I was already a huge Mac nerd, but this job pushed that up to 11. It was an eye opening experience where I really got to know all the things I didn’t know. And this was when Apple really had only two products, Macs and iPods. There was no iPhone, no iPad, no Apple TV.2 My phone was a Treo 650. In fact, for the first year I was the “Palm Guy”. There was a need for that back then.

I don’t think anyone who worked there left without feeling an amazing sense of community. Tekserve was not perfect, goodness knows it was not perfect, and there were a lot of missteps along the way. But the people who worked there were, and remain, among my closest friends. These were smart, interesting, driven people. I learned so much from them, and they learned from me in turn. It was a community. For all the complaints you may have seen of Tek employees as snobbish, aloof hipsters3, the place was, at its best, unapologetically New York. Hard, rough around the edges, but honest and real.

Unfortunately this is really what is being lost. Anyone who follows Jeremiah’s Vanishing New York knows what is happening. The combination of mega-corporate retail, the internet, and the shockingly high rent in New York City is erasing these kind of places. In their place are bland, stale, faceless machines. Whatever your opinion of Tekserve, it was not this.

So even though I have not worked there in nearly two years, it will never forget my time there. Tekserve was the start of a career, the start of friendships, and the start of an entire chapter of my life. It was a special place that existed at a special time. And the Apple community is a little bit less of a community now that Tekserve, and so many of the small Apple Specialists like it are disappearing.

So goodbye Tekserve. We will miss you, but we will never forget you.

  1. “Intake” as it was known internally.
  2. Although it was coming soon.
  3. Thanks Yelp.

The Ads that Work

I generally don’t see advertising these days. For all the tracking that websites do, they don’t offer much in the way of relevant ads beyond just showing me the last thing I saw on Amazon. TV ads are more often than not loud, annoying interruptions that send me diving for the remote to either skip past them or at least mute.

The only products and services I can think of that I purchased as the result of an ad recently would be:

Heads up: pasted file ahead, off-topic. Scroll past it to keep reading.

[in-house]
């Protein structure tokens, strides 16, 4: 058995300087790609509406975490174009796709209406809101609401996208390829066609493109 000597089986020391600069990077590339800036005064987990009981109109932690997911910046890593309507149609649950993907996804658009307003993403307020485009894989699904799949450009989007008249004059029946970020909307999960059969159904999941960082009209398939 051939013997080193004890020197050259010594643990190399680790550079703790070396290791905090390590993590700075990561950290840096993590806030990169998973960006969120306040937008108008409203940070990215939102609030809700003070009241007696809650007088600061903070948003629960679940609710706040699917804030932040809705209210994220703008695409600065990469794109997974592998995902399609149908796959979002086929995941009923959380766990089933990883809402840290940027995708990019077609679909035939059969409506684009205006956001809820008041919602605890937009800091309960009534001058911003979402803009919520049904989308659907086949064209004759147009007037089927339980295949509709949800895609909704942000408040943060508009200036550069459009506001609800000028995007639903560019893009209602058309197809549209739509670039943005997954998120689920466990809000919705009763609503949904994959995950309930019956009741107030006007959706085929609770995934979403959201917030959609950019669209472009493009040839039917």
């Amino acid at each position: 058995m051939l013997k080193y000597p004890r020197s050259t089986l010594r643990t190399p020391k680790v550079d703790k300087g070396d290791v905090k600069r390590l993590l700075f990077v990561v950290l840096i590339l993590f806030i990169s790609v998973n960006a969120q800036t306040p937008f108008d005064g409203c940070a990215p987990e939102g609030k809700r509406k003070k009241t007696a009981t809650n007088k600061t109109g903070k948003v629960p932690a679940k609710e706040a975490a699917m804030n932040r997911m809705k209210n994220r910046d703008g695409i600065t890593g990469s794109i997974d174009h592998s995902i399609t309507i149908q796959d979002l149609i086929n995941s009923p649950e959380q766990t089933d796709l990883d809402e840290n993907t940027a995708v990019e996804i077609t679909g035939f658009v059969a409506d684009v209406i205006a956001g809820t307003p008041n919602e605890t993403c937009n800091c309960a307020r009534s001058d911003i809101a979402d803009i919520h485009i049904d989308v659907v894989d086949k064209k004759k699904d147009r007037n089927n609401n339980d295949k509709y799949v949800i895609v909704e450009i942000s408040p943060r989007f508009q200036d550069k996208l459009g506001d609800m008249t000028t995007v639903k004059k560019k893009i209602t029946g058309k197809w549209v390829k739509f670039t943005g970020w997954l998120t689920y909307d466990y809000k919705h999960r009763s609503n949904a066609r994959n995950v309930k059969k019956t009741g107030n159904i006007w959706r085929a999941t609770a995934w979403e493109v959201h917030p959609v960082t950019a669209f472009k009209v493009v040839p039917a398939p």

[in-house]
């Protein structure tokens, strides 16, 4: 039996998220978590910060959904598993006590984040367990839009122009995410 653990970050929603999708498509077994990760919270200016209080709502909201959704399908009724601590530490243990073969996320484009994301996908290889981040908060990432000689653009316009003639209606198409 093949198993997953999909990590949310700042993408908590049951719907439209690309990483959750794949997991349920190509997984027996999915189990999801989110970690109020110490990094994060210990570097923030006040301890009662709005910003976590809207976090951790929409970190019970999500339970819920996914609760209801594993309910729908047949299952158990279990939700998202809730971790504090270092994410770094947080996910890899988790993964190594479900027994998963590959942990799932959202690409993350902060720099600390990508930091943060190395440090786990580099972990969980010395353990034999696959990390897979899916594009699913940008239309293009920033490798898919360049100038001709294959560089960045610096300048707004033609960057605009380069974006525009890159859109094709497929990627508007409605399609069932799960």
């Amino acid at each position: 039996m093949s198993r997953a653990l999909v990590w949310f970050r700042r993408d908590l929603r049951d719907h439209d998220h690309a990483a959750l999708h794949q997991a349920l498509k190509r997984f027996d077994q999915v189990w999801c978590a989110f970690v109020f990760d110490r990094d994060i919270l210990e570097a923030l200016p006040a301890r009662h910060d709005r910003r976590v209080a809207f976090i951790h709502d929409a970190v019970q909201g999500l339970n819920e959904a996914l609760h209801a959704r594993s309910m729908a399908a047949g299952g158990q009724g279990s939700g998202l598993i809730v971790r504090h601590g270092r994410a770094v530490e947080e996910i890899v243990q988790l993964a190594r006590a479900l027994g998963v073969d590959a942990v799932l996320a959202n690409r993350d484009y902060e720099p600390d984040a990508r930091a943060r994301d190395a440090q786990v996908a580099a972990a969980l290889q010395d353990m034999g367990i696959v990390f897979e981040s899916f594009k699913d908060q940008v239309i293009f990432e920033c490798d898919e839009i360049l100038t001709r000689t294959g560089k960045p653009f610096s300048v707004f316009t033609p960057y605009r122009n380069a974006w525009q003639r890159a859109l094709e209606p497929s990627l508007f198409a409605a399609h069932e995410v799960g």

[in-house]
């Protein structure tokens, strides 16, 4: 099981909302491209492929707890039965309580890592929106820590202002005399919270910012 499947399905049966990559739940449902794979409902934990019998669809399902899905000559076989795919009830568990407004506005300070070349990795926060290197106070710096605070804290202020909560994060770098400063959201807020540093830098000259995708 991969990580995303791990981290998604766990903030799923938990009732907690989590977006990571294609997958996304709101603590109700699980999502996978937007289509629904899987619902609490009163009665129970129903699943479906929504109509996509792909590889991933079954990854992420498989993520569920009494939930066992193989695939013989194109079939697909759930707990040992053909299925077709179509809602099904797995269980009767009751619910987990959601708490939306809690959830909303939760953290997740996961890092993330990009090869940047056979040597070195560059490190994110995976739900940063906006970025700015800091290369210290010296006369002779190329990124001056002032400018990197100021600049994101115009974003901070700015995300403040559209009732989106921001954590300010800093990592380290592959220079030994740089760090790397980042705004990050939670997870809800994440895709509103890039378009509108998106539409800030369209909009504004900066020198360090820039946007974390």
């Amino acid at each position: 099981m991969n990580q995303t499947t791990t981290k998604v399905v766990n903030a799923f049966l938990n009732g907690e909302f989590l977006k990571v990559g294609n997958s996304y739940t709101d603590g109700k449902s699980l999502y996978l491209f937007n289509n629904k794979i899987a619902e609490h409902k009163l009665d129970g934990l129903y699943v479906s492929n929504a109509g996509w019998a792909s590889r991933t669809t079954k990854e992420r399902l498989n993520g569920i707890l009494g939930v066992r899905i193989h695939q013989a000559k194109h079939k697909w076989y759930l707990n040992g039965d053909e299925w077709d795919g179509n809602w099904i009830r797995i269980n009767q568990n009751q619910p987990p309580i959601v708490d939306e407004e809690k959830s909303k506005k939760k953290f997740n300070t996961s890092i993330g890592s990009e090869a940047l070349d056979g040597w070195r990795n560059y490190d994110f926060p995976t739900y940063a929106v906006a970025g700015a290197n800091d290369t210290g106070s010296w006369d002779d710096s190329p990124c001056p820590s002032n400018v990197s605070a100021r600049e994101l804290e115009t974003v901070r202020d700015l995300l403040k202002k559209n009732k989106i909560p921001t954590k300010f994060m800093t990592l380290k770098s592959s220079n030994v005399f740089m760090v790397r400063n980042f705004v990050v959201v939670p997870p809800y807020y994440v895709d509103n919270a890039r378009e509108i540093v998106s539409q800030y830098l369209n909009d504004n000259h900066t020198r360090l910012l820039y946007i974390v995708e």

• Linode
  • Hover
  • Fracture

My next mattress will most likely be from Casper.

Guess what all these things have in common. They were podcast ads. For all the talk of podcasts needing more data and analytics, the shows I listen to seem to be doing fine without it. It’s almost as if they know their audience. Hm…

Pokémon Go Failed at Security, but Google Failed Harder

If you downloaded Pokémon Go (and there is a good chance that you did as it is at the top of the App Store charts), you may have tried to create a Pokémon trainer account, only to find that the servers were overloaded and that you can’t. So you likely moved to the other option, which is to use your Google account. If you happened to be using iOS, what you ended up doing was giving Niantic full access to your Google account. This means that short of deleting it entirely or spending money, they have almost limitless access to your Google data. This includes your emails, you contacts, your documents, your photos, and more.

Full Google account access granted to Pokemon

This is extremely bad. Any rogue employee at the company could potentially access any users personal data if they could gain high enough credentials. That is to say nothing of a potential server breach, which just became infinitely more valuable. While this is likely a mistake, it is a pretty major one.

But even worse is that Google allowed this to happen in the first place. At no point during the login is it ever presented to you that you are giving this high a level of access. Most other apps present a dialog explaining the permissions that you are about to grant before allowing you to confirm. But in this case, nothing. Full access is silently granted. This is a malicious hackers dream come true.